Context and Companionship in Children’s Short-term versus Long-term Friendships

UNCG Author/Contributor (non-UNCG co-authors, if there are any, appear on document)
Anne C. Fletcher, Associate Professor (Creator)
The University of North Carolina at Greensboro (UNCG )
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Abstract: Children (N = 341) and their mothers participated in interviews when children were in fourth and fifth grades. Mothers and children worked together to identify children’s friends across various contexts of their lives. Children rated the companionship of each friendship and friendships were coded as either short term or long term. Higher levels of companionship were associated with increased odds of a friendship being long term, as was a friendship being maintained within the contexts of neighborhood, family friend, relative-as-friend, and efforts of parents. A friendship being maintained in more contexts was associated with increased odds of the friendship being long term. The findings are discussed in terms of implications for the understanding and support of children’s friendships.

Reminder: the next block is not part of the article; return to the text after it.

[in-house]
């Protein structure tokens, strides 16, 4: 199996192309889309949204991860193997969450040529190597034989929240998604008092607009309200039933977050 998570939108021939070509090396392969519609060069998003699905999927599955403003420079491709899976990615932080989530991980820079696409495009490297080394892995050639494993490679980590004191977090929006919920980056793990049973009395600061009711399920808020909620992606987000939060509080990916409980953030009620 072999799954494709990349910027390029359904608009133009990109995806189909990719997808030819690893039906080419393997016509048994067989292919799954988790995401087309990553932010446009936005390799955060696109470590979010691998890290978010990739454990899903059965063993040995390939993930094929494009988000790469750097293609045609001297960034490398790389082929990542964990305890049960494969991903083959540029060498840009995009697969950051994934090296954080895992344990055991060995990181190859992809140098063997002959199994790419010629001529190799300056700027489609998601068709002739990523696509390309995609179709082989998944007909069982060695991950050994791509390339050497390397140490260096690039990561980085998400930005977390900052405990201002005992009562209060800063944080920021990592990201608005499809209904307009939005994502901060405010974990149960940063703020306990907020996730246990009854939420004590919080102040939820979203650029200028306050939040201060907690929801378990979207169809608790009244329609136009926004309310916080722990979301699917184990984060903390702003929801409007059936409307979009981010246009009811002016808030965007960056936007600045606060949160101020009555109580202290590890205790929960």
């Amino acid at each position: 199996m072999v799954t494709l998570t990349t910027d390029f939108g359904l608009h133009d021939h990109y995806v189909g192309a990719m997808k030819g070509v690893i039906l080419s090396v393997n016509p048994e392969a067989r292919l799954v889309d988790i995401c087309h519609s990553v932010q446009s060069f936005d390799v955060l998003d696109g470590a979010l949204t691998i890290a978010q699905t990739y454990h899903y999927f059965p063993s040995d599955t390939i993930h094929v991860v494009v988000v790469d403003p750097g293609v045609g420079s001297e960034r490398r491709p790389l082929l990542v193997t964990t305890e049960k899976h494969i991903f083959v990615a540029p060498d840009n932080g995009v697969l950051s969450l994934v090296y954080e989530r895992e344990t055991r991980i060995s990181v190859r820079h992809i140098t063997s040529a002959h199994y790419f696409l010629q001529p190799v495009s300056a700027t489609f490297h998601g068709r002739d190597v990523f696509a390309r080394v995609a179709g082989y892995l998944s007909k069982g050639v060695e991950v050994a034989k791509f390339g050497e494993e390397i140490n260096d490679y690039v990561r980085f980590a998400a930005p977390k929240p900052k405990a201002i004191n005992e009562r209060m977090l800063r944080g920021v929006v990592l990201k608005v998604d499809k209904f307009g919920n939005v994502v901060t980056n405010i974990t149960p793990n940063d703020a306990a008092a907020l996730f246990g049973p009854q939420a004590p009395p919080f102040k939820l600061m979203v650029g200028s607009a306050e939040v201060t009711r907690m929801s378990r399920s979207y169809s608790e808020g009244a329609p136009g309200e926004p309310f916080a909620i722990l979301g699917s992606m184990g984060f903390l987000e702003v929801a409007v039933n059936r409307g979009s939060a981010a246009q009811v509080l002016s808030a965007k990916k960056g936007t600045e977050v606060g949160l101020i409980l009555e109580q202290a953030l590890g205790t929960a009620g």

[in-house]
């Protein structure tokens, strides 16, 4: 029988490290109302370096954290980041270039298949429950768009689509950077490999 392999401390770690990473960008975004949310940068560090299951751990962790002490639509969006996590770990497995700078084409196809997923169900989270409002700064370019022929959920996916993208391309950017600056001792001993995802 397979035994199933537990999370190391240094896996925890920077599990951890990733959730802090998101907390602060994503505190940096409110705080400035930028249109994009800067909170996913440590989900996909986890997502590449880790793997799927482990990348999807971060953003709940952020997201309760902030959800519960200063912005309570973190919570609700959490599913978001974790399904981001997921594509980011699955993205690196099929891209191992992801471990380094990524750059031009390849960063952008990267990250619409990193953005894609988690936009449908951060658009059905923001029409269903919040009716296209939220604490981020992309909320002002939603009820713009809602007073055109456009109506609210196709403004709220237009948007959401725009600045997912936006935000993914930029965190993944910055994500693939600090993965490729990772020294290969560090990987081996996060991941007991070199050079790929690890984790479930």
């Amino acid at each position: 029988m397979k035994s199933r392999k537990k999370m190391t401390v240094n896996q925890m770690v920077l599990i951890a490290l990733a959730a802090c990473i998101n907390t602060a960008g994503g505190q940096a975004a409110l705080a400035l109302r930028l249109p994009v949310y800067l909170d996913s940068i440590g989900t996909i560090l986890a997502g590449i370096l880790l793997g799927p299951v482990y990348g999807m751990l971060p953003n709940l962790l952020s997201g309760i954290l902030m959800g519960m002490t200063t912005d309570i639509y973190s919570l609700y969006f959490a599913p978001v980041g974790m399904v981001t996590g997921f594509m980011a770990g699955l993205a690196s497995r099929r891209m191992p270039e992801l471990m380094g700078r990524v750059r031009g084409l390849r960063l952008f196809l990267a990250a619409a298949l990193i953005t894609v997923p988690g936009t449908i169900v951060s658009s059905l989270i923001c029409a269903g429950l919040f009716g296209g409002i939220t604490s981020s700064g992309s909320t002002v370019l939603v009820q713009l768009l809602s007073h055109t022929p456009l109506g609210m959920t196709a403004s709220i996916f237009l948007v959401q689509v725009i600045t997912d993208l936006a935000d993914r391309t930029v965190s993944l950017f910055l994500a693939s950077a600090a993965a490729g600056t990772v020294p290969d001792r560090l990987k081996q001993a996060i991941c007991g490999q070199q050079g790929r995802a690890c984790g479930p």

Additional Information

Language: English
Date: 2010
children, stability, companionship, context, friendship, parental influence

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